Here are some more of my thoughts on the matter. The reason why the frequency response should not be used as the sole fach guideline, is that vocal folds for sure have differences as well. If you put shorter strings on a cello it's still going to play higher notes, even if the body is not ideally impedance matched. That is to say it's the combination of resonance and musculature that counts I believe (which to be fair are probably somewhat correlated).

Ok, that's it for my theoretical ramblings, hopefully I didn't bore everyone and divert the topic too much. Here are some posts that others interested might consider reading:
http://www.themodernvocalistworld.com/articles.html/article/male-voice-passaggio-101-where-is-it-and-why-r174/
http://www.themodernvocalistworld.com/topic/2127-unraveling-the-mysteries-formants-and-harmonics-vowel-modification/?page=1

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Ah, so it's the acoustic passaggio. Hmm, the exact spot of the format could probably be better identified by singing low notes. Of course, the vocal folds might vibrate differently depending on the note fooling you. The best bet would be to sing multiple notes with harmonics in the area, short of sticking an amplifier in your throat.

Here are some more of my thoughts on the matter. The reason why the frequency response should not be used as the sole fach guideline, is that vocal folds for sure have differences as well. If you put shorter strings on a cello it's still going to play higher notes, even if the body is not ideally impedance matched. That is to say it's the combination of resonance and musculature that counts I believe (which to be fair are probably somewhat correlated).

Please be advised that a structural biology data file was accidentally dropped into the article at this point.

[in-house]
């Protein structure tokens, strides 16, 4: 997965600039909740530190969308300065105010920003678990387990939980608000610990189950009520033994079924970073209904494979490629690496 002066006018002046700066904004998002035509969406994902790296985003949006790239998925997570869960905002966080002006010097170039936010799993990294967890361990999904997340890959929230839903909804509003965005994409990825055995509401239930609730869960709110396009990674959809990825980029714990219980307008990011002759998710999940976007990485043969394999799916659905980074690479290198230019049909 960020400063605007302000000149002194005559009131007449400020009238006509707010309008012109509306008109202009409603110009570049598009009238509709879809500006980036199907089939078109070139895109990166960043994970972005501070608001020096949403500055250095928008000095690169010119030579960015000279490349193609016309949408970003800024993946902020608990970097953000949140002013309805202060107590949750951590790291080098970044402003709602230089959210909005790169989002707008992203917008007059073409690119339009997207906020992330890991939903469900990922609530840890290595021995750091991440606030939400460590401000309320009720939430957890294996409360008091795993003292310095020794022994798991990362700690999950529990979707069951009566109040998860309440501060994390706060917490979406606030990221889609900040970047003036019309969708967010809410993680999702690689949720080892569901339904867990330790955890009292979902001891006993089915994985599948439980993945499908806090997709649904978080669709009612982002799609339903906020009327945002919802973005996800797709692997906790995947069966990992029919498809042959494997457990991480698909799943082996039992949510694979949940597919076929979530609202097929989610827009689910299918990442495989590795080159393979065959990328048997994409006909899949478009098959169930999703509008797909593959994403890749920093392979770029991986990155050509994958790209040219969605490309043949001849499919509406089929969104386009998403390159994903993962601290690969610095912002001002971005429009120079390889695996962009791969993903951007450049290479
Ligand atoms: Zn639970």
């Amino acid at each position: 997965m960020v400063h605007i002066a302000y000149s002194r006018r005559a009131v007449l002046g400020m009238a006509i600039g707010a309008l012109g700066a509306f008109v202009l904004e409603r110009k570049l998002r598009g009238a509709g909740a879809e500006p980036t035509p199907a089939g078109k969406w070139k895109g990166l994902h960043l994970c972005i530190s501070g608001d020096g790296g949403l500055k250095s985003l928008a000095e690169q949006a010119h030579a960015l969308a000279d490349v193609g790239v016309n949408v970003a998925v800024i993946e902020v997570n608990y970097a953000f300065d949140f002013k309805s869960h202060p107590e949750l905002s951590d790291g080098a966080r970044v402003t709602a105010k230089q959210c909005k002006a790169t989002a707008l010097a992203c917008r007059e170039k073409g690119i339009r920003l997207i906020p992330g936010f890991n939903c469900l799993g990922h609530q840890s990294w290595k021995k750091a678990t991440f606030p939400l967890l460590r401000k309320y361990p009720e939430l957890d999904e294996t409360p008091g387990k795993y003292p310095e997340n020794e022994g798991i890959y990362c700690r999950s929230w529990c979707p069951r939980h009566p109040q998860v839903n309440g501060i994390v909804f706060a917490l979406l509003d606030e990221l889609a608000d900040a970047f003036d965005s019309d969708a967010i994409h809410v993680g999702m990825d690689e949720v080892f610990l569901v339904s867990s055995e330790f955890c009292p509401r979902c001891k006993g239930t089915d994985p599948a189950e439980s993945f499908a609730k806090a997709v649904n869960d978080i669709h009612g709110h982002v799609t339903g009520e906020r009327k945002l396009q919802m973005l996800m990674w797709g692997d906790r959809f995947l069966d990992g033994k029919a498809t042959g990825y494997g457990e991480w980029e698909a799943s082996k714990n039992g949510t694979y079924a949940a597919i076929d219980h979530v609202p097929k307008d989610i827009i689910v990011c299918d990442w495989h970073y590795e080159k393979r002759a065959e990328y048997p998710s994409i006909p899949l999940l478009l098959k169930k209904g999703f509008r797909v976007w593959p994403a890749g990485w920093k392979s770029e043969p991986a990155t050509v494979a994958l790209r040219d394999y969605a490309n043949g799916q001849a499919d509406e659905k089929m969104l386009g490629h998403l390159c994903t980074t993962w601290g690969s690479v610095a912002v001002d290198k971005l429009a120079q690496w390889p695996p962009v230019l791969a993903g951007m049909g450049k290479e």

Ok, that's it for my theoretical ramblings, hopefully I didn't bore everyone and divert the topic too much. Here are some posts that others interested might consider reading:
http://www.themodernvocalistworld.com/articles.html/article/male-voice-passaggio-101-where-is-it-and-why-r174/
http://www.themodernvocalistworld.com/topic/2127-unraveling-the-mysteries-formants-and-harmonics-vowel-modification/?page=1

Hi, Tonyy.

Yes,  the frequency area of the passagio, taken alone, is not a complete determinant of Fach, as overall range, vocal weight and ability to sustain the tessitura are important factors, too. And, on top of that, the  kind of music (and particular roles) sound best in the voice.

As was said earlier, outside of Opera (especially German opera, from which the Fach system springs,) and classical music generally, Fach is less critical.  In a very young voice, esp one with insecure technique, we train on the lyric side to allow the voice to reveal itself.  Later, as the voice settles, (and bridging is secure,)we may discover that it trends higher, or lower, and to more or less weight.

I am delighted that you found the 101 and 102 articles.  I wrote those in the former site, as blog posts, to help get the perspective out there.

 

 

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  • 1 month later...

Well, I am clearly late on this topic, however, I will add whatever knowledge I have. I was trained in Bel Canto. Operatic, Bel Canto, that is. I wasn't aware that techniques from Bel Canto transitioned into theatrical singing, and I find that interesting. But in relation to vocal fach, I find that especially unusual. In the vocal classification system which I was subjected to, there were several different factors that were used whenever my voice type was determined. Range, weight, and singable compass, and vocable compass. My range spans from C2-G7. And much like what Jens was communicating in his video, it seems to me utterly useless, especially in a contemporary sense to classify a voice.

Clasically speaking, however, operatically speaking, roles and parts are given to particular voice types. Operas rarely ever call for pitches beyond F6, Mozart's Der Holle Rache, as an example. It is quite easy to get trapped in a particular "range" of voice, and I have seen it a hundred times with people that I have sang with, and people that I have spoken with wherein they feel that they are limited to this very narrow range of what is clasically considered performable by a tenor or soprano. I can sing in the baritone range, all the way up into high coloratura soprano range, and yet, I typically speak in a contralto range.

My passagio starts on A5, and I can produce the note in falsetto, or I can produce it in flageolet. It certainly is unusual, I think, given that passagios vary from voice to voice, but I think in order to be able to help you out any, I would really have to either see or hear what is going on exactly.